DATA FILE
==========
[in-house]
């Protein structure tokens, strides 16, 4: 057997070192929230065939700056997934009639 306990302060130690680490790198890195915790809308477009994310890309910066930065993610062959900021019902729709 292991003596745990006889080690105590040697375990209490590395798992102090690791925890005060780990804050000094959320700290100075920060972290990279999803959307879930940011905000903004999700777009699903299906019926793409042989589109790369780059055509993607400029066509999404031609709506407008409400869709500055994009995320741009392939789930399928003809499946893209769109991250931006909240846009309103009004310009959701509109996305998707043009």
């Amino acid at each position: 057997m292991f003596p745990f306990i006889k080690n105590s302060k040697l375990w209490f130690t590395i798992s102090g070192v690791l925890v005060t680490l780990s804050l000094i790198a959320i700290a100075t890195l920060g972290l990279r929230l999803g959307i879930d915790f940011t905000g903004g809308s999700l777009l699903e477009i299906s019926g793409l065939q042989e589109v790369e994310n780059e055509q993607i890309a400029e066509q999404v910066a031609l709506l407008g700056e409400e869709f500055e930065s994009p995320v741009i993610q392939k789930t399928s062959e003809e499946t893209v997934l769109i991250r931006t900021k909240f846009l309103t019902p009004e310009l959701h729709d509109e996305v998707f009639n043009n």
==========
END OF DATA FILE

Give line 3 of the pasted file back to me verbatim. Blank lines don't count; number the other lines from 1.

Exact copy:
């Amino acid at each position: 057997m292991f003596p745990f306990i006889k080690n105590s302060k040697l375990w209490f130690t590395i798992s102090g070192v690791l925890v005060t680490l780990s804050l000094i790198a959320i700290a100075t890195l920060g972290l990279r929230l999803g959307i879930d915790f940011t905000g903004g809308s999700l777009l699903e477009i299906s019926g793409l065939q042989e589109v790369e994310n780059e055509q993607i890309a400029e066509q999404v910066a031609l709506l407008g700056e409400e869709f500055e930065s994009p995320v741009i993610q392939k789930t399928s062959e003809e499946t893209v997934l769109i991250r931006t900021k909240f846009l309103t019902p009004e310009l959701h729709d509109e996305v998707f009639n043009n």